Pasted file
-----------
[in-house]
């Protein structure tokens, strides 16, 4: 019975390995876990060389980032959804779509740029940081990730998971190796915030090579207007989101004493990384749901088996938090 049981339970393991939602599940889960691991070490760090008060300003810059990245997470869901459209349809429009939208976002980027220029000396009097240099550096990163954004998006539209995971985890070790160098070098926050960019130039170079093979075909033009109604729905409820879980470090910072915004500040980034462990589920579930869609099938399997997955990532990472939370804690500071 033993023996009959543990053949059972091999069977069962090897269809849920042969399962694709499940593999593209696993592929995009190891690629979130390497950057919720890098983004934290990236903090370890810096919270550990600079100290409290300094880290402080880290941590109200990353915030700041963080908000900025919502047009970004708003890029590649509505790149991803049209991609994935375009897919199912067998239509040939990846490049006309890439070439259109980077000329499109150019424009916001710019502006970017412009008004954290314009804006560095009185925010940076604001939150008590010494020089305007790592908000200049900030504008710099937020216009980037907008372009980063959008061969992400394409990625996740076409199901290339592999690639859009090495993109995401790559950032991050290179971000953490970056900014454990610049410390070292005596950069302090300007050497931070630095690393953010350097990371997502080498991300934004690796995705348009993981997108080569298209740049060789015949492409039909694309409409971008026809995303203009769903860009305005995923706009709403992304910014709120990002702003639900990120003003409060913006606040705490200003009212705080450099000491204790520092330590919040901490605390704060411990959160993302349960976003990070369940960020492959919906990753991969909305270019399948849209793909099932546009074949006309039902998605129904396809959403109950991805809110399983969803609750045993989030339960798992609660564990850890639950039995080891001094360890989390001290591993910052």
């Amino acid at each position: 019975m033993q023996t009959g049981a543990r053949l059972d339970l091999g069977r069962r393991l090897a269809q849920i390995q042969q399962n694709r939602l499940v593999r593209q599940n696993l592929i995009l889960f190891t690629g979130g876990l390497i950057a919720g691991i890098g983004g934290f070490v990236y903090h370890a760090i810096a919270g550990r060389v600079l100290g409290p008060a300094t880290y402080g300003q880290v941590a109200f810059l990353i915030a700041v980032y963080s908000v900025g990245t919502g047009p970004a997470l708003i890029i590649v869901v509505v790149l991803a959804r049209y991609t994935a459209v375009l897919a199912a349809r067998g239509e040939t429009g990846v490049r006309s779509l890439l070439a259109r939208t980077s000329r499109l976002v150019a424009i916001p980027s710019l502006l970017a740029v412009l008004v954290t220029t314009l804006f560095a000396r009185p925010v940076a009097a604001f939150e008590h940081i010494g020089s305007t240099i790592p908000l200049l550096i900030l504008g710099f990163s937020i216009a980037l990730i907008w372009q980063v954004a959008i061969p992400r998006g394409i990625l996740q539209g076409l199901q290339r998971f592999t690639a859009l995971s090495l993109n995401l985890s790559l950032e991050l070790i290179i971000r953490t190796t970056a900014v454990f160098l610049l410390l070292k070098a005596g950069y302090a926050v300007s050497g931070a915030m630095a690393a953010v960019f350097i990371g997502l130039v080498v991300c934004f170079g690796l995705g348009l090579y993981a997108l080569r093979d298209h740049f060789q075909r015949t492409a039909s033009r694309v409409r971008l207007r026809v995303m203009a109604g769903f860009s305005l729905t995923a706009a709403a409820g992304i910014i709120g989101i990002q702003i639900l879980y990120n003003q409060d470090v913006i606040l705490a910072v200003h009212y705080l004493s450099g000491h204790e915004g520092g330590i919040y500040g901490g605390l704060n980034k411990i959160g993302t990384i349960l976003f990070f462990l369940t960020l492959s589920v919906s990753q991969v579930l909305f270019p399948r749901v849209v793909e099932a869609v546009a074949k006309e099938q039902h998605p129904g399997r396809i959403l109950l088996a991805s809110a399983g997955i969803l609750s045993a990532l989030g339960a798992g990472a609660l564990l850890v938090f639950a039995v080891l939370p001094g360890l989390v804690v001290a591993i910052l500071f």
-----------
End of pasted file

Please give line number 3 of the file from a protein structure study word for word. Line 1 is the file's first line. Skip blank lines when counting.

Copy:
């Amino acid at each position: 019975m033993q023996t009959g049981a543990r053949l059972d339970l091999g069977r069962r393991l090897a269809q849920i390995q042969q399962n694709r939602l499940v593999r593209q599940n696993l592929i995009l889960f190891t690629g979130g876990l390497i950057a919720g691991i890098g983004g934290f070490v990236y903090h370890a760090i810096a919270g550990r060389v600079l100290g409290p008060a300094t880290y402080g300003q880290v941590a109200f810059l990353i915030a700041v980032y963080s908000v900025g990245t919502g047009p970004a997470l708003i890029i590649v869901v509505v790149l991803a959804r049209y991609t994935a459209v375009l897919a199912a349809r067998g239509e040939t429009g990846v490049r006309s779509l890439l070439a259109r939208t980077s000329r499109l976002v150019a424009i916001p980027s710019l502006l970017a740029v412009l008004v954290t220029t314009l804006f560095a000396r009185p925010v940076a009097a604001f939150e008590h940081i010494g020089s305007t240099i790592p908000l200049l550096i900030l504008g710099f990163s937020i216009a980037l990730i907008w372009q980063v954004a959008i061969p992400r998006g394409i990625l996740q539209g076409l199901q290339r998971f592999t690639a859009l995971s090495l993109n995401l985890s790559l950032e991050l070790i290179i971000r953490t190796t970056a900014v454990f160098l610049l410390l070292k070098a005596g950069y302090a926050v300007s050497g931070a915030m630095a690393a953010v960019f350097i990371g997502l130039v080498v991300c934004f170079g690796l995705g348009l090579y993981a997108l080569r093979d298209h740049f060789q075909r015949t492409a039909s033009r694309v409409r971008l207007r026809v995303m203009a109604g769903f860009s305005l729905t995923a706009a709403a409820g992304i910014i709120g989101i990002q702003i639900l879980y990120n003003q409060d470090v913006i606040l705490a910072v200003h009212y705080l004493s450099g000491h204790e915004g520092g330590i919040y500040g901490g605390l704060n980034k411990i959160g993302t990384i349960l976003f990070f462990l369940t960020l492959s589920v919906s990753q991969v579930l909305f270019p399948r749901v849209v793909e099932a869609v546009a074949k006309e099938q039902h998605p129904g399997r396809i959403l109950l088996a991805s809110a399983g997955i969803l609750s045993a990532l989030g339960a798992g990472a609660l564990l850890v938090f639950a039995v080891l939370p001094g360890l989390v804690v001290a591993i910052l500071f």